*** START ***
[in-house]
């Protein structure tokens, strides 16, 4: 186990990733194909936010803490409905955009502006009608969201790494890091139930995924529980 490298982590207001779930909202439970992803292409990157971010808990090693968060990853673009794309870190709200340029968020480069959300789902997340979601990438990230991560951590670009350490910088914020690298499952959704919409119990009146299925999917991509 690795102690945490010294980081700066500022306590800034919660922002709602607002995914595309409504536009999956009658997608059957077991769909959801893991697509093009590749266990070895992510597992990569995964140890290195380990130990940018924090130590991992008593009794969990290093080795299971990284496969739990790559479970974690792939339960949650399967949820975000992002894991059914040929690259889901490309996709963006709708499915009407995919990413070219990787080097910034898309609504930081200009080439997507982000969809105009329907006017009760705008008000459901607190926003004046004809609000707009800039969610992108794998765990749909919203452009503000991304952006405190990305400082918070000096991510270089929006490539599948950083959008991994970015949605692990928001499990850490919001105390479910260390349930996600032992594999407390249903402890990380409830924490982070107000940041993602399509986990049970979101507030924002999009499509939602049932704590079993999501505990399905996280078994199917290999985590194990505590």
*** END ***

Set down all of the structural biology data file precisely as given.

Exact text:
[in-house]
């Protein structure tokens, strides 16, 4: 186990990733194909936010803490409905955009502006009608969201790494890091139930995924529980 490298982590207001779930909202439970992803292409990157971010808990090693968060990853673009794309870190709200340029968020480069959300789902997340979601990438990230991560951590670009350490910088914020690298499952959704919409119990009146299925999917991509 690795102690945490010294980081700066500022306590800034919660922002709602607002995914595309409504536009999956009658997608059957077991769909959801893991697509093009590749266990070895992510597992990569995964140890290195380990130990940018924090130590991992008593009794969990290093080795299971990284496969739990790559479970974690792939339960949650399967949820975000992002894991059914040929690259889901490309996709963006709708499915009407995919990413070219990787080097910034898309609504930081200009080439997507982000969809105009329907006017009760705008008000459901607190926003004046004809609000707009800039969610992108794998765990749909919203452009503000991304952006405190990305400082918070000096991510270089929006490539599948950083959008991994970015949605692990928001499990850490919001105390479910260390349930996600032992594999407390249903402890990380409830924490982070107000940041993602399509986990049970979101507030924002999009499509939602049932704590079993999501505990399905996280078994199917290999985590194990505590």